Well, here’s the answer. I have absolutely no flipping idea! And neither does anyone else. However, bearing in mind many people are dating whilst still in their current relationship and many others never date again, I can state with confidence that the answer lies somewhere between the two.
The overriding thing to remember is that you’re ready to date when you’re ready to date. It’s nothing to do with how many days, weeks or months have gone past. And it’s nothing to do with anyone else so don’t feel judged.
“Everyone will think I’m dating too soon and that I never loved him…”
When your partner’s gone they’re gone. Is waiting around for the six-month marker really going to make a difference? Will it bring them back to you, if indeed you want them back? Does it mean you loved them any less? No, it doesn’t. And what do those people know anyway? Acceptance of loss often begins earlier than those on the outside realize, with a failing relationship or a diagnosis of an illness. Your grieving may have begun long before the end came, and some time before you shared the information with those beyond your relationship. They’re in no place to judge.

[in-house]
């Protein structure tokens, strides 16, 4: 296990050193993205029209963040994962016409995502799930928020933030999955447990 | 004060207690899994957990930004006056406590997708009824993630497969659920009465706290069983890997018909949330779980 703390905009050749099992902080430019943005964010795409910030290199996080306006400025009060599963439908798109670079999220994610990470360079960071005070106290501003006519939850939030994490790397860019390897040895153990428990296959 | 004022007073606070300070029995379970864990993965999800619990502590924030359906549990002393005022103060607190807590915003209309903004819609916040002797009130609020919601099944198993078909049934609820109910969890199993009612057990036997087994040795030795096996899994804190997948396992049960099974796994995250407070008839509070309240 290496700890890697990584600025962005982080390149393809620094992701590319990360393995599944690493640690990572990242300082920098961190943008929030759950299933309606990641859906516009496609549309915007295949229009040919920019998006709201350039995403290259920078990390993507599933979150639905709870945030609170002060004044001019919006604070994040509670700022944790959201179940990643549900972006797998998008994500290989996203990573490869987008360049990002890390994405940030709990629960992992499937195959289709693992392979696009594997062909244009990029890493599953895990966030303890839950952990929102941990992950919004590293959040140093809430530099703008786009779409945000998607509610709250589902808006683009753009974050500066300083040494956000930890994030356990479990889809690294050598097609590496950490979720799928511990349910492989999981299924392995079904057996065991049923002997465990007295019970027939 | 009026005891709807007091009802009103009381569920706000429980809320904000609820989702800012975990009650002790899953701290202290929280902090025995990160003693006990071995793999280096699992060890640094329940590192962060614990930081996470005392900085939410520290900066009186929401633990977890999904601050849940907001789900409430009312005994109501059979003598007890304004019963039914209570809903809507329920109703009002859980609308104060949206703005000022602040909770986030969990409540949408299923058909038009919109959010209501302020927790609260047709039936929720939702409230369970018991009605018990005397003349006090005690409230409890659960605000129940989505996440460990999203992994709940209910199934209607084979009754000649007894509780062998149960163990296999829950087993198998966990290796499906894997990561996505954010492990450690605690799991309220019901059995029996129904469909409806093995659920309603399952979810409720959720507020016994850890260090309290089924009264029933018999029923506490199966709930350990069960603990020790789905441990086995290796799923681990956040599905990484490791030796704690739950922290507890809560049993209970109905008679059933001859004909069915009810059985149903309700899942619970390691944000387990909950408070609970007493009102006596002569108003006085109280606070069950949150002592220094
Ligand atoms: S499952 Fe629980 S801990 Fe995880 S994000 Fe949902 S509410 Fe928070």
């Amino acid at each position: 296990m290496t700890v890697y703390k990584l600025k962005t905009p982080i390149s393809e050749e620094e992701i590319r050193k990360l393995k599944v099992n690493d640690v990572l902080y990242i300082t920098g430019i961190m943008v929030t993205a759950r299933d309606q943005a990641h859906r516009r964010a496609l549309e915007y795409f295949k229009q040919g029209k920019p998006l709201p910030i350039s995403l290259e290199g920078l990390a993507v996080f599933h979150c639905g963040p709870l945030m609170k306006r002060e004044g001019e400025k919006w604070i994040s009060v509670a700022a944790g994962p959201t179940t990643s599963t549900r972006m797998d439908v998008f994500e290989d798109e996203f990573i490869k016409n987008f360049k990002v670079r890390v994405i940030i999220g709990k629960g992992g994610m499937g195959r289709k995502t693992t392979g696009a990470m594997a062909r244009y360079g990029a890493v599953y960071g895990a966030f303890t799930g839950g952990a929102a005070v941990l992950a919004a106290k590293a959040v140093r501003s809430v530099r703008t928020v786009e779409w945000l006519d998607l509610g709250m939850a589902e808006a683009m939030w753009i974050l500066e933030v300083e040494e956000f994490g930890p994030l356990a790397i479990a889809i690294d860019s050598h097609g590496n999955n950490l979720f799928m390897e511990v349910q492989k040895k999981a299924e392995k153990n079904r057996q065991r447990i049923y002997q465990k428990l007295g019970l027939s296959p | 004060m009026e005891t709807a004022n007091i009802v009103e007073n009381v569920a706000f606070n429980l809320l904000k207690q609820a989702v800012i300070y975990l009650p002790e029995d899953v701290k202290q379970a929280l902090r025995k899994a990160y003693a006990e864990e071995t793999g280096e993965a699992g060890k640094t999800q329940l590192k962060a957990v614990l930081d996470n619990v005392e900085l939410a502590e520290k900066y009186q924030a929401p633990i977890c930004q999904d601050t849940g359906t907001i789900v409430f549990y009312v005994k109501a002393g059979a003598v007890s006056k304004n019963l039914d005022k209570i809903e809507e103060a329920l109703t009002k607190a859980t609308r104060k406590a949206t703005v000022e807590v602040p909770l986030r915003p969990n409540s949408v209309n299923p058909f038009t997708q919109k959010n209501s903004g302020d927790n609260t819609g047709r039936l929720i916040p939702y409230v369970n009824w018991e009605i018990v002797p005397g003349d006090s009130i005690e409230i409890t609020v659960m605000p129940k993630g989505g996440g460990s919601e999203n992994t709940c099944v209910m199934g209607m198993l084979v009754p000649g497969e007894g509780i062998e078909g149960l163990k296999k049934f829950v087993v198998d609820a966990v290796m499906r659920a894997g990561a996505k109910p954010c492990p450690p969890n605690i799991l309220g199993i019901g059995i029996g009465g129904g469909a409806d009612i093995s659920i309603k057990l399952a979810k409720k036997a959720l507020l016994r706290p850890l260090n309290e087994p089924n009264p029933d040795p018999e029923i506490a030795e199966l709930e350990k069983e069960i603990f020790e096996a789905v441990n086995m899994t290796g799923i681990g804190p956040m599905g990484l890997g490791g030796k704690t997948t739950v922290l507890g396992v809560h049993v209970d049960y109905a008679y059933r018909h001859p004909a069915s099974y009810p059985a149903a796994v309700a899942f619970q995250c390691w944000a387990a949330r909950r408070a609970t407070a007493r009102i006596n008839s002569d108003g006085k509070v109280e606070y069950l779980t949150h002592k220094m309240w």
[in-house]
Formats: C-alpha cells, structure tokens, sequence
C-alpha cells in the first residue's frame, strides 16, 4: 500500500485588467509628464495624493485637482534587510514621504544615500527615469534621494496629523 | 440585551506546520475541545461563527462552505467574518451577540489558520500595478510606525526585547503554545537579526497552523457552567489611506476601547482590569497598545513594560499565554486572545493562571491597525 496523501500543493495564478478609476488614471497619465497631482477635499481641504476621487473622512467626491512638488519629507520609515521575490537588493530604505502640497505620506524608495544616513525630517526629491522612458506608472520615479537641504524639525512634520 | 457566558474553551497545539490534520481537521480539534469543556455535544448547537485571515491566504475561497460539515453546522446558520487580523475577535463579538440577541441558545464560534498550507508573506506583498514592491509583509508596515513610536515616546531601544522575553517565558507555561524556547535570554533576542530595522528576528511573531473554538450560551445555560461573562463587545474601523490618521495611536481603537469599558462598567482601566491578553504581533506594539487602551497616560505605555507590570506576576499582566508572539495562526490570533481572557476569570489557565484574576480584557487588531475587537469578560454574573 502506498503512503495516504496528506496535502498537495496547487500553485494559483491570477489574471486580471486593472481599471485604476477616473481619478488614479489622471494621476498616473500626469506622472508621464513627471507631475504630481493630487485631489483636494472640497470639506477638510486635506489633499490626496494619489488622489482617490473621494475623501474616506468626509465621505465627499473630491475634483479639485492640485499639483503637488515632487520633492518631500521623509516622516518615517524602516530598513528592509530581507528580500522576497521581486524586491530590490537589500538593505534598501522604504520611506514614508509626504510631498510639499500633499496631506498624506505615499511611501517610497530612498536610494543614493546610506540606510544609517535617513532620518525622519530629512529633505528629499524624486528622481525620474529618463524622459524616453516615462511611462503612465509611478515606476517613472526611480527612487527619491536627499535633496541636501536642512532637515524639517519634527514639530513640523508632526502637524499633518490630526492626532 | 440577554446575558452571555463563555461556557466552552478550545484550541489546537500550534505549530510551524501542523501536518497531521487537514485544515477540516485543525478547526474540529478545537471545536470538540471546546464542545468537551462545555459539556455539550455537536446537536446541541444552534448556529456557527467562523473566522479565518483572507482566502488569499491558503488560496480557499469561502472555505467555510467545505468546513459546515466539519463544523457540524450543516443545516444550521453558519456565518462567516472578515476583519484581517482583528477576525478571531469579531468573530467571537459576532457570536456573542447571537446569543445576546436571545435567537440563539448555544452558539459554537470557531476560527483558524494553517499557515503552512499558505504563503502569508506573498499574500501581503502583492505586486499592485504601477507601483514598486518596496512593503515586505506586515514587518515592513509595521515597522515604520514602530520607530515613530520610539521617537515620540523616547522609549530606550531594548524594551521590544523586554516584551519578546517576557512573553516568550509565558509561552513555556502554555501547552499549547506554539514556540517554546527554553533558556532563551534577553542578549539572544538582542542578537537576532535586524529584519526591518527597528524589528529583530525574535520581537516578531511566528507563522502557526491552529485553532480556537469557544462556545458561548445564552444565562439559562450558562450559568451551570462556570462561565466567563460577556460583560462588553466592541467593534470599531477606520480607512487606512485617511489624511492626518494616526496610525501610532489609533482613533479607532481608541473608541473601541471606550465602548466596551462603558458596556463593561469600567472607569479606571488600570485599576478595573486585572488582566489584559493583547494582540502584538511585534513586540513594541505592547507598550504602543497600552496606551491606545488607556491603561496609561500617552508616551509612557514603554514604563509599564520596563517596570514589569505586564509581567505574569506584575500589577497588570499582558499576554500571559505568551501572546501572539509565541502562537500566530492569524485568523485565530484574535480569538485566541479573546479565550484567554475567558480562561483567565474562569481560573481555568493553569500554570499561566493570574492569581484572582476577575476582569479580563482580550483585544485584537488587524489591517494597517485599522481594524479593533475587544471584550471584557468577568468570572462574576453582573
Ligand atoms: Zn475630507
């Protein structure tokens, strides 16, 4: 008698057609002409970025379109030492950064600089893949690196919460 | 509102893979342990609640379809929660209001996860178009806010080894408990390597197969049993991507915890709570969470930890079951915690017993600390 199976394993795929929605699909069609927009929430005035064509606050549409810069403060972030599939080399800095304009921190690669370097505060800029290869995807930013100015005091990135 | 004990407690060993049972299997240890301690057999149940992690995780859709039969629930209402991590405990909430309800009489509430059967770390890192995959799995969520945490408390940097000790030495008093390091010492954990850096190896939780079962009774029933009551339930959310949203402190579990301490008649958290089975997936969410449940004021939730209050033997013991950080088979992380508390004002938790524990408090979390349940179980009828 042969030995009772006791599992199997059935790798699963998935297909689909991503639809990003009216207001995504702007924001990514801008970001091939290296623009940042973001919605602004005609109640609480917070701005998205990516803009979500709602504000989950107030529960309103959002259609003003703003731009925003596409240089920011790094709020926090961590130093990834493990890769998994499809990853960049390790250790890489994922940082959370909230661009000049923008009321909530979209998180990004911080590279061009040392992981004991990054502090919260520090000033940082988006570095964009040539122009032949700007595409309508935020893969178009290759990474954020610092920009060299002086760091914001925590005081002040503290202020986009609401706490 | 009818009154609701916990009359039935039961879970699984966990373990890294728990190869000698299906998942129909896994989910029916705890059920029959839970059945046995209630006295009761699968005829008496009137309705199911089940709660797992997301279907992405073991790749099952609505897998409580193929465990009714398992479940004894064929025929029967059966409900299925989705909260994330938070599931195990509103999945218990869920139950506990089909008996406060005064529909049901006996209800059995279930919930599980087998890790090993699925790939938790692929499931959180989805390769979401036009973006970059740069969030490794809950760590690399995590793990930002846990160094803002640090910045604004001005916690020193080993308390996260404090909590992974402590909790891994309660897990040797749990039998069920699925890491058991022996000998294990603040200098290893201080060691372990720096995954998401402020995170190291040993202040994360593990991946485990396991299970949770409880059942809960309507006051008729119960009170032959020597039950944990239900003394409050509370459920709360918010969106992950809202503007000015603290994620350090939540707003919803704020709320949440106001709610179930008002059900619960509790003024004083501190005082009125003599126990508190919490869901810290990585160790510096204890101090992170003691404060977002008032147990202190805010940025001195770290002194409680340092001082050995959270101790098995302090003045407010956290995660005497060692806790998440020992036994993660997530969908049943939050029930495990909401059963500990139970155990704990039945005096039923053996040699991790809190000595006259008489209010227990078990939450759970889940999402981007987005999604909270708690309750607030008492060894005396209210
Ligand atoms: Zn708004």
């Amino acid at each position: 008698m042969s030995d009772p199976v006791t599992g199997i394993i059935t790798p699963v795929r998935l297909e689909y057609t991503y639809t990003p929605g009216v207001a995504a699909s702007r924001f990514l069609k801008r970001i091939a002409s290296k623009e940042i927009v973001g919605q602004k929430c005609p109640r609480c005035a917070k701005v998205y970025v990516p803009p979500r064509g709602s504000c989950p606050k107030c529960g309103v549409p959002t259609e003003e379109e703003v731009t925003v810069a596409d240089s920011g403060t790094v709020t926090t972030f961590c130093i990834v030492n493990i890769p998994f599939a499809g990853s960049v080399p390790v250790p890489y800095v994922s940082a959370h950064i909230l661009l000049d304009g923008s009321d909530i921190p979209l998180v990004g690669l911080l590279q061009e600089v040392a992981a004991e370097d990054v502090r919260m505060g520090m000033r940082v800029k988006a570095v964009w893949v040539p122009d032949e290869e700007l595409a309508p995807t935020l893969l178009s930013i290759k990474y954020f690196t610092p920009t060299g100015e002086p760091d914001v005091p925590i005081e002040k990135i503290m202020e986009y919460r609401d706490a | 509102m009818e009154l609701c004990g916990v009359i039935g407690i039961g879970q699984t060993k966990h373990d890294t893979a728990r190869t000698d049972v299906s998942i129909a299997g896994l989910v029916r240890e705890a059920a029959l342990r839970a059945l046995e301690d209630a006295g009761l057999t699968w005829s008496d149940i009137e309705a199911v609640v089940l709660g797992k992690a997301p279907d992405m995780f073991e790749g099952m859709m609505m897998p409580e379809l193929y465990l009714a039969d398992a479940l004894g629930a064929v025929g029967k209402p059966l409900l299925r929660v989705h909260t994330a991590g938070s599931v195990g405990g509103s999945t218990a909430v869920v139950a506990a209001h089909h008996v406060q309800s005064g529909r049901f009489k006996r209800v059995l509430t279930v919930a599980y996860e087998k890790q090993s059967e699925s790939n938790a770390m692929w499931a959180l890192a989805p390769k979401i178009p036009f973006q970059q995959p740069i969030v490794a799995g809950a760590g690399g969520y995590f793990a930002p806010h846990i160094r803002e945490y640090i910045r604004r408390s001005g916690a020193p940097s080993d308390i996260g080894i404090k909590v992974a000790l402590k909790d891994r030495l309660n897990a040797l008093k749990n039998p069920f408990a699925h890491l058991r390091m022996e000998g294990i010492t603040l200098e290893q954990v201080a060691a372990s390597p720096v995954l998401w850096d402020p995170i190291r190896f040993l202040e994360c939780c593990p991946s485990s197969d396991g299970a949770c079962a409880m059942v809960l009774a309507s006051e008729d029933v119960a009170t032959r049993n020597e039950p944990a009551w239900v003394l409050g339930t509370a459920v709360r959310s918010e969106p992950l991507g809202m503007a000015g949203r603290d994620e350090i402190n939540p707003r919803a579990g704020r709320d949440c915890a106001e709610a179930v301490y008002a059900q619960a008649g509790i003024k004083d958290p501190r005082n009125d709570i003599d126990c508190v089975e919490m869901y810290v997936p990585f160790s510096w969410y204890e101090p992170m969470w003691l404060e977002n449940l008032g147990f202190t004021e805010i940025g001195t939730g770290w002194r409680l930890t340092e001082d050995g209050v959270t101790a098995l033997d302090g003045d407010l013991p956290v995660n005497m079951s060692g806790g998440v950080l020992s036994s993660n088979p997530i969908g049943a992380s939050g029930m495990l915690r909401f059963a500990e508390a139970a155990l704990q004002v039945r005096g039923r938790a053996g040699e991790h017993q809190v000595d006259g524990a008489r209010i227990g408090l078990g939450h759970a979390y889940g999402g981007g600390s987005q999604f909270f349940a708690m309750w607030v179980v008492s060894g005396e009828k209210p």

“My friends think I’m hanging on for him to come back and that I should have started dating ages ago…”
So they think you’re waiting too long. No one knows how it feels to be inside your head, processing your emotions. They don’t know if you’ve had enough time to get over your loss and adjust to life without your partner. A long time ago, after the end of a serious relationship that I thought I’d come to terms with, I had a fling. Turns out I wasn’t over the first relationship after all and was frequently found crying in my new man’s bathroom in the middle of the night. Not good. Especially as he had two housemates and no lock on the bathroom door but that’s another story! Anyway, what seems like too long for one person can be too soon for another.
Think about giving yourself time to grieve and finding out who you are as a person before moving back into dating. Or don’t. Get out socializing, go on a date and have some fun! It really is up to you and how you deal with things.
It’s not easy making that first move. It’s hard to imagine being in a relationship with someone else; confiding in another man; sitting on the sofa with them; being intimate with anyone other than your husband; letting them meet your kids; referring to a story from your life that they have no knowledge of. It all seems so difficult and not necessarily worth the effort.
But remember, a date doesn’t mean a relationship. It’s just a date. It’s an evening out with drinks, dinner and conversation. That’s all.
When you first went out with your previous partner, did you think that you’d end up married? Probably not. I know I didn’t.
Don’t overanalyze things. Relationships don’t have to last forever, as we’ve found out to our cost. You can flirt or go on a date and if it doesn’t feel right, you just go home afterwards and give yourself a bit more time. Or maybe, just maybe, you’ll have a nice evening.